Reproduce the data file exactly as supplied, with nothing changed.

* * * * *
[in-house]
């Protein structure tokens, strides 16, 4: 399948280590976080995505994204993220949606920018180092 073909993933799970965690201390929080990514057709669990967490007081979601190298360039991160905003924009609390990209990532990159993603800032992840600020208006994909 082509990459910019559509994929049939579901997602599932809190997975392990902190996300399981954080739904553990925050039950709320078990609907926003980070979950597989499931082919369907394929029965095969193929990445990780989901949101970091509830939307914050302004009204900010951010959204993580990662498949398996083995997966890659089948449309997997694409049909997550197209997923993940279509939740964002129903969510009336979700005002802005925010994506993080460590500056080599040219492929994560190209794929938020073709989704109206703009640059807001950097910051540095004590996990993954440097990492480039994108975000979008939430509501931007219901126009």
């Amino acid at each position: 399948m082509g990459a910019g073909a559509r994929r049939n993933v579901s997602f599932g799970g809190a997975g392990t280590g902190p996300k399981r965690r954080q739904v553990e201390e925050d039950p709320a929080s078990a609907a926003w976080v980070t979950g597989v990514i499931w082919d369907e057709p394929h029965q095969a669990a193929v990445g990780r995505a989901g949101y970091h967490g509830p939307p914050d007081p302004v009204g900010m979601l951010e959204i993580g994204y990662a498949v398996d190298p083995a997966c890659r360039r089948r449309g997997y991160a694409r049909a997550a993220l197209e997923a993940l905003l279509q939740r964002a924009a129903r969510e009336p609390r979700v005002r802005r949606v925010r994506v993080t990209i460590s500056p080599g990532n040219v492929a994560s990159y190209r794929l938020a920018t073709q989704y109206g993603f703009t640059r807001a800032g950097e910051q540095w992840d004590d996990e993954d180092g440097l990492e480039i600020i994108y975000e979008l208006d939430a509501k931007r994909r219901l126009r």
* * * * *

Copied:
[in-house]
């Protein structure tokens, strides 16, 4: 399948280590976080995505994204993220949606920018180092 073909993933799970965690201390929080990514057709669990967490007081979601190298360039991160905003924009609390990209990532990159993603800032992840600020208006994909 082509990459910019559509994929049939579901997602599932809190997975392990902190996300399981954080739904553990925050039950709320078990609907926003980070979950597989499931082919369907394929029965095969193929990445990780989901949101970091509830939307914050302004009204900010951010959204993580990662498949398996083995997966890659089948449309997997694409049909997550197209997923993940279509939740964002129903969510009336979700005002802005925010994506993080460590500056080599040219492929994560190209794929938020073709989704109206703009640059807001950097910051540095004590996990993954440097990492480039994108975000979008939430509501931007219901126009």
């Amino acid at each position: 399948m082509g990459a910019g073909a559509r994929r049939n993933v579901s997602f599932g799970g809190a997975g392990t280590g902190p996300k399981r965690r954080q739904v553990e201390e925050d039950p709320a929080s078990a609907a926003w976080v980070t979950g597989v990514i499931w082919d369907e057709p394929h029965q095969a669990a193929v990445g990780r995505a989901g949101y970091h967490g509830p939307p914050d007081p302004v009204g900010m979601l951010e959204i993580g994204y990662a498949v398996d190298p083995a997966c890659r360039r089948r449309g997997y991160a694409r049909a997550a993220l197209e997923a993940l905003l279509q939740r964002a924009a129903r969510e009336p609390r979700v005002r802005r949606v925010r994506v993080t990209i460590s500056p080599g990532n040219v492929a994560s990159y190209r794929l938020a920018t073709q989704y109206g993603f703009t640059r807001a800032g950097e910051q540095w992840d004590d996990e993954d180092g440097l990492e480039i600020i994108y975000e979008l208006d939430a509501k931007r994909r219901l126009r």